Flute Ceremony

Flute Ceremony

Type of Holiday: Religious (Hopi)
Date of Observation: Mid-August for nine days
Where Celebrated: Arizona
Symbols and Customs: Flute Altar, Sun Emblem, Tiponi
Related Holidays: Hopi Snake Dance


The Flute Ceremony is part of the Hopi religious belief system. The historical development of this and other religious belief systems among Native Americans is largely unknown. Most of the information available was gathered by Europeans who arrived on the continent beginning in the sixteenth century C . E . The data they recorded was fragmentary and oftentimes of questionable accuracy because the Europeans did not understand the native cultures they were trying to describe and the Native Americans were reluctant to divulge details about themselves.

Native American cultures date back thousands of years into prehistoric times. According to many scholars, the people who became the Native Americans migrated from Asia across a land bridge that may have once connected the territories presently occupied by Alaska and Russia. The migrations, believed to have begun between 60,000 and 30,000 B . C . E ., continued until approximately 4,000 B . C . E . This speculation, however, conflicts with traditional stories asserting that the indigenous Americans have always lived in North America or that tribes moved up from the south.

The Hopi observe a ceremonial calendar in which the year is divided into two parts. According to tradition, during one half of the year the kachinas (nature, ancestral, and guardian spirits) live in the village and reveal themselves to the people through ceremonial dances. During the other half of the year, the kachinas separate themselves from the village and return to live in their homes in the mountains. The Kachina season begins around the time of WINTER SOLSTICE, as people begin to prepare the ground for planting, and it closes in late July with the bringing in of the first harvest.

Like the HOPI SNAKE DANCE, the Flute Ceremony takes place over a nine-day period in the summer on the mesas of northeastern Arizona, where the Hopi Indians live. Although the Snake Dance attracts bigger crowds, the Flute Ceremony is just as central to the Hopi system of religion. Its purpose is to encourage rainfall and promote the growth of corn, the primary food of the Hopi nation. Unlike other Hopi ceremonies, which are performed in the kiva or underground ceremonial room, this ceremony takes place in the ancestral rooms of the Flute clan. It begins with a procession into the pueblo led by the clan's chief, who is followed by the Flute boy, with a Flute girl on either side. Other members of the procession include men wrapped in white blankets, men carrying cornstalks, a warrior carrying a bullroarer (which makes a whizzing sound when swung in circles overhead), a man wearing a SUN EMBLEM on his back, a man carrying a rectangular "moisture tablet," and a number of small naked boys. The Flute girls each wear a feather in their hair and two white blankets, one of which serves as a skirt. The Flute boys wear white ceremonial kilts.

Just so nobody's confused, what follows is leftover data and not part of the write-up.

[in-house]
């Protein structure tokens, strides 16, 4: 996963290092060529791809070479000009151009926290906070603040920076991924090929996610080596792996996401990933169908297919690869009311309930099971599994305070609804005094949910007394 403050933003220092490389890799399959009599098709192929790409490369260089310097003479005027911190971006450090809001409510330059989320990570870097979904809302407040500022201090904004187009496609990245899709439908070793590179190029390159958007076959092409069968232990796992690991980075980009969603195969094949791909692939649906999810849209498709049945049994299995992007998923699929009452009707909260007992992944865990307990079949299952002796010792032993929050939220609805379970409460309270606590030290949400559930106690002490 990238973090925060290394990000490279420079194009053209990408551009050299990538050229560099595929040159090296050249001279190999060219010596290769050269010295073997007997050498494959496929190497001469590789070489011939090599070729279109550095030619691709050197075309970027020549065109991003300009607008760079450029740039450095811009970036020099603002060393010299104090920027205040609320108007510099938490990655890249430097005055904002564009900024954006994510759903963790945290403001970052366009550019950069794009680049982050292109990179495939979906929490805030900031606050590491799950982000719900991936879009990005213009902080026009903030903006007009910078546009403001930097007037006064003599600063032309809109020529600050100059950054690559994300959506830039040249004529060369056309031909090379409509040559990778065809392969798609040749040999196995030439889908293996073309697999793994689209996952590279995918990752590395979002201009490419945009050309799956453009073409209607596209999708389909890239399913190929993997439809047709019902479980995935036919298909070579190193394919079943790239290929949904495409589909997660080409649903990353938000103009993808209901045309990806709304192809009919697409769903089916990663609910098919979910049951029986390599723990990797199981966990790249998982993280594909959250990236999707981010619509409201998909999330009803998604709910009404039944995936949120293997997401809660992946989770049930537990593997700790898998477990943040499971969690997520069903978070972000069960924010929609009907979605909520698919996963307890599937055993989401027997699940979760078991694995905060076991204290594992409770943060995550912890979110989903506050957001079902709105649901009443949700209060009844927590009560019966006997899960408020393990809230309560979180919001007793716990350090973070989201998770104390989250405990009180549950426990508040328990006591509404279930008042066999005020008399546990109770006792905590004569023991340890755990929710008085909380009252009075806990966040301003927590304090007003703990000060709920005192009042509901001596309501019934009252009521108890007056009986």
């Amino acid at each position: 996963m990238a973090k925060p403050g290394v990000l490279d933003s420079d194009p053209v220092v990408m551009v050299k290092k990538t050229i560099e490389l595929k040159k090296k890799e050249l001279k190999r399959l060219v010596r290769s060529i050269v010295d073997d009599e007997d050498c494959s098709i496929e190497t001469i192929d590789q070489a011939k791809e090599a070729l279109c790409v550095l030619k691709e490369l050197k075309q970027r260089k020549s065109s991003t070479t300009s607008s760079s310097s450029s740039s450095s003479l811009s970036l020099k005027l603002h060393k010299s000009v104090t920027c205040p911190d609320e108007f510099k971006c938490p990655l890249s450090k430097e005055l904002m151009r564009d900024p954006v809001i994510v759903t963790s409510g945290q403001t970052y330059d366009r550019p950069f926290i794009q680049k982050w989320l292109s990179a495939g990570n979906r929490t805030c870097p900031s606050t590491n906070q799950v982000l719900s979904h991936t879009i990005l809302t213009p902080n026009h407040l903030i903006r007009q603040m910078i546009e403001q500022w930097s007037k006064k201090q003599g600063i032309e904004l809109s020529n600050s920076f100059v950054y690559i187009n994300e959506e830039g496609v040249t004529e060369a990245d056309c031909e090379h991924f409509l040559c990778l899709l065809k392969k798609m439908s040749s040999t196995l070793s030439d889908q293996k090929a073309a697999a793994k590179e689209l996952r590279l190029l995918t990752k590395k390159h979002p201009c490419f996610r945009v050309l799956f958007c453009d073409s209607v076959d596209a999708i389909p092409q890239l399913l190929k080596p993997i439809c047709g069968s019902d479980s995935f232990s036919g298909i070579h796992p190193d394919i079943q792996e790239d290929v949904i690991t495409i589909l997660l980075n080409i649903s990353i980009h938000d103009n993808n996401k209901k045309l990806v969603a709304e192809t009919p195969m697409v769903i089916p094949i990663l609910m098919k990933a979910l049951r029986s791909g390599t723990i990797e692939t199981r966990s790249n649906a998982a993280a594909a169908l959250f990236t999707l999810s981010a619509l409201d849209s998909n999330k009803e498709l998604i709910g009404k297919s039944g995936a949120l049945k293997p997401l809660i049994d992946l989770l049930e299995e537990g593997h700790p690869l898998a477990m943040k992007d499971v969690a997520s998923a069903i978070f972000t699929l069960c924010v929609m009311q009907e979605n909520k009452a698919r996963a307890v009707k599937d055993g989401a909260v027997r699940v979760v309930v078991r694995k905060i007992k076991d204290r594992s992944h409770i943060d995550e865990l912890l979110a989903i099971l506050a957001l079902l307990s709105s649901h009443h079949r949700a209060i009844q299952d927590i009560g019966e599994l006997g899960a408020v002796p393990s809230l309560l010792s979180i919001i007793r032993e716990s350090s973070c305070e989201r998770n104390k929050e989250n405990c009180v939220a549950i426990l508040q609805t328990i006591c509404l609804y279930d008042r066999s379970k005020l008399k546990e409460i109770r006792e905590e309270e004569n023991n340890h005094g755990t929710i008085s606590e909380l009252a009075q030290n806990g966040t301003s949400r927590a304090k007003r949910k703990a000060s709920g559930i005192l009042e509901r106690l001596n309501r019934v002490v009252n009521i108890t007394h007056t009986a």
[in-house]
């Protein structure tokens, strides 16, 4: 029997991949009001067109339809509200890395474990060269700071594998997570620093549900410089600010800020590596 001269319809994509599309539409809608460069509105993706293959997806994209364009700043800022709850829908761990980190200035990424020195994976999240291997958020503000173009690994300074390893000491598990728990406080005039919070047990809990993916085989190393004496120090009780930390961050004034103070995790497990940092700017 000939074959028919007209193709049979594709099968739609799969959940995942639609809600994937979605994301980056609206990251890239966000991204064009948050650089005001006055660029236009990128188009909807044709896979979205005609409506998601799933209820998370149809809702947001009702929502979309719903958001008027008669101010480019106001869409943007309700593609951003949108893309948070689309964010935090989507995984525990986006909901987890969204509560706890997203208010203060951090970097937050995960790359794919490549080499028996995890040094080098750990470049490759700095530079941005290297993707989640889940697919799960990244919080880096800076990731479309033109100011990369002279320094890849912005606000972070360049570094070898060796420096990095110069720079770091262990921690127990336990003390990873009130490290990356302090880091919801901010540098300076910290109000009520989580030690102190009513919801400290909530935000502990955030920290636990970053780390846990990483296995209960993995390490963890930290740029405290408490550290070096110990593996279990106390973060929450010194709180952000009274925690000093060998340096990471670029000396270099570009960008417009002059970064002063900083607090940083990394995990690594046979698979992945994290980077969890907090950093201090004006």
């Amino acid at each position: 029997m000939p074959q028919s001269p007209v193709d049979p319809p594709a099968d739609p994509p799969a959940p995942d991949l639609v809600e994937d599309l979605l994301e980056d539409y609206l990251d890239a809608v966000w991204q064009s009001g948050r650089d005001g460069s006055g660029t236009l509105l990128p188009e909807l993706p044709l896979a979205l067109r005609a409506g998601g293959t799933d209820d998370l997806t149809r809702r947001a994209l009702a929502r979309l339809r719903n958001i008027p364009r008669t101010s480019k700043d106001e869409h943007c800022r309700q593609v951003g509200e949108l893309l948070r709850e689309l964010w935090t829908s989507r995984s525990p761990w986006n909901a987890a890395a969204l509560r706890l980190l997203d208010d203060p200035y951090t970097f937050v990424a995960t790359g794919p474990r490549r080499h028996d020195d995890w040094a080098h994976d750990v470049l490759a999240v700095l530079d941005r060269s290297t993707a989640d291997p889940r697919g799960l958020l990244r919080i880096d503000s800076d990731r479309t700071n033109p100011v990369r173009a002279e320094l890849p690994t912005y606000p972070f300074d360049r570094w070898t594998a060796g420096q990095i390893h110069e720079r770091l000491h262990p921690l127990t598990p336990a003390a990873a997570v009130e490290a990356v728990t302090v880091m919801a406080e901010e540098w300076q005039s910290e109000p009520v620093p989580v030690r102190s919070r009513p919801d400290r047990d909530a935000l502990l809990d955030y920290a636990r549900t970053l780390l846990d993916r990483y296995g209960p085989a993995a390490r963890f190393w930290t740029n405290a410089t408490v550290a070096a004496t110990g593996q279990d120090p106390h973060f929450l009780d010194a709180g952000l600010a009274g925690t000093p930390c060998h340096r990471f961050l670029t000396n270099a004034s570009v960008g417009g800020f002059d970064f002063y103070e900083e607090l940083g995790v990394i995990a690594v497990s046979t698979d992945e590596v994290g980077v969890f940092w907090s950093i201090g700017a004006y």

Once the procession has arrived at the pueblo, additional rites-which include ceremonial prayers for rain and corn, singing, and smoking-are conducted in the ancestral Flute room. Many of the rites involved in the Flute Ceremony are actually pantomimes of what the Hopis want their gods to do. For example, the priest may scatter meal on the ground or around the FLUTE ALTAR to imitate the falling rain. Pouring water into the medicine bowl that sits in front of the altar from the six cardinal directions of the world (north, south, east, west, up, down) shows the gods that he wants them to send rain from six different directions. Blowing clouds of smoke on the altar shows that he wants rain clouds to appear. And the bullroarer imitates the sound of thunder that often accompanies rain.